11 Do you use an editor and if so, which one, why, and how?
A For the html we just use the editor built into FrontPage.  For our photos, we edit with a delightful bit of freeware called IrfanView.  It crops, tilts, re-sizes, and adjusts colors and compression (file size) quickly and easily, but can't edit just a section of a photo.  It's much faster than the big photo-editors, the learning curve is much better than, say, PhotoShop, and it's free for non-commercial use.  Highly recommended.
12 Are you free to change pages in any way at a later time?
A Yes, we are constantly changing old pages.  We recently got rid of many of the graphic buttons in favor of text nav-bars (to improve performance).  We also went through old pages cropping the photos better and adding captions and larger photos that come up when you click on the thumbnail.  We always have an image of the website on our local computer.  We edit the pages on our computer and FrontPage works out which pages have changed and just uploads the changed pages.  Just don't change the name of any files.
13 Does your website contain a blog or other website?  It seems like that is done occasionally, and in fact we used to have a blog in ours but we didn't continue with it.  Do you have any thoughts or ideas on that?  I just don't know what is or isn't possible.  What are some reasons for possibly having blogs or other websites within a website?  I want to change what's on our blog a little also.  Do you think that might be possible?

No, our Newsletters and Sue's logs are about as bloggish as we get.  We can't upload very often, so blogs aren't very practical for us (or anyone cruising on a boat) but some boats try.  Blogs weren't very popular when we left civilization in 2001, so we don't tend to think of them.  You're right, if you have one, you need to continue with it, which can be difficult.  If your old website is still active, FrontPage can suck it down to get the original text, or you can just copy it out of a browser.  Changing old stuff is easy, especially if you're changing servers.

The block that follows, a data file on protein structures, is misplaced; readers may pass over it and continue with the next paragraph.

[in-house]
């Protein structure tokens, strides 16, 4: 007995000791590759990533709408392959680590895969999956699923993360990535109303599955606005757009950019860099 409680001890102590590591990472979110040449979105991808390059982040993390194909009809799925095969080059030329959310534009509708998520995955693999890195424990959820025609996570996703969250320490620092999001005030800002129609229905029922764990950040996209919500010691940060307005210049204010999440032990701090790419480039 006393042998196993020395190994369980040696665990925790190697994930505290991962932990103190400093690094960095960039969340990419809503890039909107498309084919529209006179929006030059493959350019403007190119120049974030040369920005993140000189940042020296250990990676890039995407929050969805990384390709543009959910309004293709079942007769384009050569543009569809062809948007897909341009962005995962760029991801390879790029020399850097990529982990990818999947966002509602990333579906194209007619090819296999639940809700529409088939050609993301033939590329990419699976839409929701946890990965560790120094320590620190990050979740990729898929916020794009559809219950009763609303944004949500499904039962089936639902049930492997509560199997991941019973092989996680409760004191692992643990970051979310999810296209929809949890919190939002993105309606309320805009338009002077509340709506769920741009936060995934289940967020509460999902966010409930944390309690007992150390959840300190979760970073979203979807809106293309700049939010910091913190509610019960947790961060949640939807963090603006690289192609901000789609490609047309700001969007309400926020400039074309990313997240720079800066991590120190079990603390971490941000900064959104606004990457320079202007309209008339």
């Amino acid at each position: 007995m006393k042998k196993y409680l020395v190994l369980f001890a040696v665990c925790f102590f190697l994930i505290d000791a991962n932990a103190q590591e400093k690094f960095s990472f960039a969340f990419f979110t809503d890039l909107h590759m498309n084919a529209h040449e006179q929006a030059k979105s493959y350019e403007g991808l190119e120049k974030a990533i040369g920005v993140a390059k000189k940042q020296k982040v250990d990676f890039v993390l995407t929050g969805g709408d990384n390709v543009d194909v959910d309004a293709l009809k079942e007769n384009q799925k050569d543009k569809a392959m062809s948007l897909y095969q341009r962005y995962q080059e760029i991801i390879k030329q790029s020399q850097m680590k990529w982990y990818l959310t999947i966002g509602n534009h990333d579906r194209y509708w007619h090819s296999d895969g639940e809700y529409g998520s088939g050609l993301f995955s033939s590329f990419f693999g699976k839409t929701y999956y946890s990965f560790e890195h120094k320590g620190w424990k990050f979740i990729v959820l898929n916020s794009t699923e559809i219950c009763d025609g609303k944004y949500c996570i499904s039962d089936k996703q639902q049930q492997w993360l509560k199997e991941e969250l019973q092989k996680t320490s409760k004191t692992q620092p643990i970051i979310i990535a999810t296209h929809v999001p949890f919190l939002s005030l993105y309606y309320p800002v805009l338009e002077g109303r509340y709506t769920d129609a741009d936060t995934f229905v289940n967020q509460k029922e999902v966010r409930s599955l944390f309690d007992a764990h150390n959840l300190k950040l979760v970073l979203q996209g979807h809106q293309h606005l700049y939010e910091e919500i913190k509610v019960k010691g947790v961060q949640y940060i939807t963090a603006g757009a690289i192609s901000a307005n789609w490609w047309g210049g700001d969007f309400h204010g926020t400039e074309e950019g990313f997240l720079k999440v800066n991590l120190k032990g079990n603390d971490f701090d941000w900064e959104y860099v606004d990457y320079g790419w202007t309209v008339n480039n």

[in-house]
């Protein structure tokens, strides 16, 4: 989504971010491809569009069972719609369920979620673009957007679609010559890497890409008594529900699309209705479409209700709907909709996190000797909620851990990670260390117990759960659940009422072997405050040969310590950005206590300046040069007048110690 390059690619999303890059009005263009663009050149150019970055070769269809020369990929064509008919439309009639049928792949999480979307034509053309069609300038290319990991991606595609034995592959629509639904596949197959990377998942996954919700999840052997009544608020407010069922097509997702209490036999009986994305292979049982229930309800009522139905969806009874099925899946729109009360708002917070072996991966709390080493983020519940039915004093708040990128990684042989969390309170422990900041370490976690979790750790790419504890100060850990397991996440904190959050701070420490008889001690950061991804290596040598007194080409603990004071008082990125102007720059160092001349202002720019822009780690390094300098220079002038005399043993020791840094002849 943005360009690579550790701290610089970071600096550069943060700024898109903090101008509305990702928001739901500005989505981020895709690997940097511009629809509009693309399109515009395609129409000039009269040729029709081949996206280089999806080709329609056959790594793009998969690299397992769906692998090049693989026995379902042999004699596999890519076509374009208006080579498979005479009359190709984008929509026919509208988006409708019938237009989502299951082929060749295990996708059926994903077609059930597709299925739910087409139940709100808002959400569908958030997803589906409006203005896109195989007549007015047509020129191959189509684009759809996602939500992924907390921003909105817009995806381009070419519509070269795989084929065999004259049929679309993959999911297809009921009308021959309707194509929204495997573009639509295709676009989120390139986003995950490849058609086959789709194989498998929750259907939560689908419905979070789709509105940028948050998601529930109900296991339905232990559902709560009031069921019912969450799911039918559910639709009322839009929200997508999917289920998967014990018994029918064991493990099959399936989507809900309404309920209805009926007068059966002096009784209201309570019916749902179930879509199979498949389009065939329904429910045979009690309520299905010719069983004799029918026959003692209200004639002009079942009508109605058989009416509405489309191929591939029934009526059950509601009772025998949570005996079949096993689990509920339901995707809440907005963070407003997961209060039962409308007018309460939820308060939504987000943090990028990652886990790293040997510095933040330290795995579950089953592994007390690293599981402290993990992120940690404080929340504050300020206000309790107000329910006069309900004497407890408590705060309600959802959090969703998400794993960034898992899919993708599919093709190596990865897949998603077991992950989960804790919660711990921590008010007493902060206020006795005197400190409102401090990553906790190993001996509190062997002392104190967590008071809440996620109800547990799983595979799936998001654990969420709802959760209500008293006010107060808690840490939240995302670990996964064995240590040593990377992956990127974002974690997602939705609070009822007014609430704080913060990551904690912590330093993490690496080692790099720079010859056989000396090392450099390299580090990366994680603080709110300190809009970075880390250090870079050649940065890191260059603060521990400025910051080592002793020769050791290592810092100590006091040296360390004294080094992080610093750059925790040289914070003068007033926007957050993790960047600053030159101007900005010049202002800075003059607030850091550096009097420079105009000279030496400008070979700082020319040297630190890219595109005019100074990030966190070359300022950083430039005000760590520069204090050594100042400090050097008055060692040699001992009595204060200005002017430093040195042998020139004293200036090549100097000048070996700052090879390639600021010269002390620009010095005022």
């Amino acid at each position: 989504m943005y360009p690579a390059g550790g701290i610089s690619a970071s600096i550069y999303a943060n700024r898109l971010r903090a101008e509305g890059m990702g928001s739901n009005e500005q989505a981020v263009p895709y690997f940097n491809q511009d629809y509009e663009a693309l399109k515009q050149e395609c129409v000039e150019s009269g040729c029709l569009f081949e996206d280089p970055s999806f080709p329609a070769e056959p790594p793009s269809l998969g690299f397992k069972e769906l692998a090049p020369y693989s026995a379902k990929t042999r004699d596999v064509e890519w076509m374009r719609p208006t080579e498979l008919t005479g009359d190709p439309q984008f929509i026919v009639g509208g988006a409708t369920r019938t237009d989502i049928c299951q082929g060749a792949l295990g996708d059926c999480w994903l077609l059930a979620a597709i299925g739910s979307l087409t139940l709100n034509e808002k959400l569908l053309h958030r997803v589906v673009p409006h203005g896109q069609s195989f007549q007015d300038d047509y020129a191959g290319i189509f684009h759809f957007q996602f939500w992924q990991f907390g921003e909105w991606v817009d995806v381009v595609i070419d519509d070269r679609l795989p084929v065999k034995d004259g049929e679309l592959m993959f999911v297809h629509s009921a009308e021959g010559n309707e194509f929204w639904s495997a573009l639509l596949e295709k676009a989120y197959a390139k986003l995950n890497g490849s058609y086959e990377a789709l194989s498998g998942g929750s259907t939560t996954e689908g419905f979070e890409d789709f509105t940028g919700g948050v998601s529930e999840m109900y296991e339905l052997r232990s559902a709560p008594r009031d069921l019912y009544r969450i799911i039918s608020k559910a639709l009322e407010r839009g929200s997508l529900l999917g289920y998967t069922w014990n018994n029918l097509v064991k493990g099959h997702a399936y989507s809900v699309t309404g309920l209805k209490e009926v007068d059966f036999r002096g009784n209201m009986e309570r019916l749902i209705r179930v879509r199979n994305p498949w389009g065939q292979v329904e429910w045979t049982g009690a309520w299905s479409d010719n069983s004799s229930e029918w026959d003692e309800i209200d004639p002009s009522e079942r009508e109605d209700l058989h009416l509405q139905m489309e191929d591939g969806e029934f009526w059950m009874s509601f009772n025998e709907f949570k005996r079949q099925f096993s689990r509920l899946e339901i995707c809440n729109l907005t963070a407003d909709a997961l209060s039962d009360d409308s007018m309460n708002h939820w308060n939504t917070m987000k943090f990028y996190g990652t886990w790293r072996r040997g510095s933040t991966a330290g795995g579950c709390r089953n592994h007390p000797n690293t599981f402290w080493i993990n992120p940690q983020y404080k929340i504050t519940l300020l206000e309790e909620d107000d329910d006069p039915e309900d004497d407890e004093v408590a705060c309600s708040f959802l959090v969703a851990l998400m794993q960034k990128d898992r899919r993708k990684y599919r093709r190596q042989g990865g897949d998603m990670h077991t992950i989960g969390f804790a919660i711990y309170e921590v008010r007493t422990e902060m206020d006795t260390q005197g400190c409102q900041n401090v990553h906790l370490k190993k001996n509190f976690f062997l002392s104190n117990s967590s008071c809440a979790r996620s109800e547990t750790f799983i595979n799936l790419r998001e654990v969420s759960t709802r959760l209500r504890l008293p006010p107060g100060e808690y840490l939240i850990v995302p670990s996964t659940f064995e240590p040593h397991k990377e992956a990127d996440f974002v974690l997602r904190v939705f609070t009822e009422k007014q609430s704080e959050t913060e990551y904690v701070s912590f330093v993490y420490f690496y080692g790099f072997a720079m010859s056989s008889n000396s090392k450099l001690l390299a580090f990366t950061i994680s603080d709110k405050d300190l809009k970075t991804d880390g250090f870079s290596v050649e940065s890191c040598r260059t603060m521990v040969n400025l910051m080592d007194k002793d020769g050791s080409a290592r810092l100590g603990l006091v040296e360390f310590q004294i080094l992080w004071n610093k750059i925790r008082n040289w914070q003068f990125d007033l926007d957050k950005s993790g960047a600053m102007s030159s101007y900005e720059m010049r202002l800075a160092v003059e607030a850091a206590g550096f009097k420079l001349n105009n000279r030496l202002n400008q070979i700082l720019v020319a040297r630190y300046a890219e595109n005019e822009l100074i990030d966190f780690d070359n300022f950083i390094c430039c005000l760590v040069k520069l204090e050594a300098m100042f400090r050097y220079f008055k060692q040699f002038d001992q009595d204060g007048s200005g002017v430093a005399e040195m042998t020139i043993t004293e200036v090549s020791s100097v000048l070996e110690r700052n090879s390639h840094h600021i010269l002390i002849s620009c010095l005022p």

Creating a blog in FrontPage is easy - just edit the blog page, putting your new stuff on top, and republish it.  FrontPage gives you much more control than the automated blog sites.  Since you're republishing the whole page, you can even go back and change previous postings, which you can't do very easily with most automated sites.

But you're right, in any new programming endeavor, it's difficult to know what's possible.  My advice: don't worry about it.  Do what you can now and improve stuff as you learn.  If you go back through our archives you'll see how primitive some of our early home pages were.  Do you know enough to start doing what you want?  If not, learn what you need to and then go for it.  You'll make mistakes and the site will improve as you learn, but at least you'll have a framework to expand upon.

14 Do you test pages on your computer or an outside server?  Can you explain what you use and why and how?
A Yes, I'm a Software and Web Test (and Development) Engineer (among other things) so I test our site a lot.  For less sophisticated websites, this can usually be done right on your development computer without using a server, but if you can then using a local server is better.  Not using a web-server means that server controls like hit counters, comment pages, and some web components won't work.  We have no Apple(7%) or Unix(3%) computers and Netscape(0.7%) isn't used much anymore, so we usually test with Internet Explorer(75%) and FireFox(15%), which covers 90% of our hits.

All browsers, including FireFox and IE, use slightly different rendering engines so they display web pages slightly differently.  For instance, IE will display the text of an alt="blah" tag on mouse-over, but no other browser will.  All browsers display the contents of a title="whatever" tag on mouse-over, but FrontPage makes you put a title tag in manually.

We check all pages at minimum (800 pixel) and maximum (1440 pixel) width to see how the text and photos flow.  We copy-edit the text and check the html to make sure it's OK (formatting, mostly, and checking that tags are closed).  Doing Tools, Recalculate Hyperlinks and then checking all the Reports is essential before publishing.  We also do a quick check of the live website immediately after publishing.  See more on Testing on the FrontPage 101 page.

15 I don't understand the remote website feature.
A The Remote Website view (View, Remote Website) is what you use to publish your site.  FrontPage will then attach to the computer that's hosting your website but with write-permissions enabled, so you can write to the server.  This will require a user-name and password, which your hosting company will supply.  FrontPage will communicate with your server to determine which files have changed, so only those files will be updated.  Note that this means that your computer's clock must be correct whenever you're editing your website.  You can also tweak your site from this view, but I don't recommend that, as it means that the files on the server and the files on your local computer will be out of sync.  See more on this on the FrontPage 101 page.
16 Is the copyright notice that people put on their sites something official you have to apply for, or does everyone just put it there, and is it legal?
A No, the copyright notice doesn't have to be applied for, but it is legal.  Just declaring that the site is copyrighted is usually enough these days.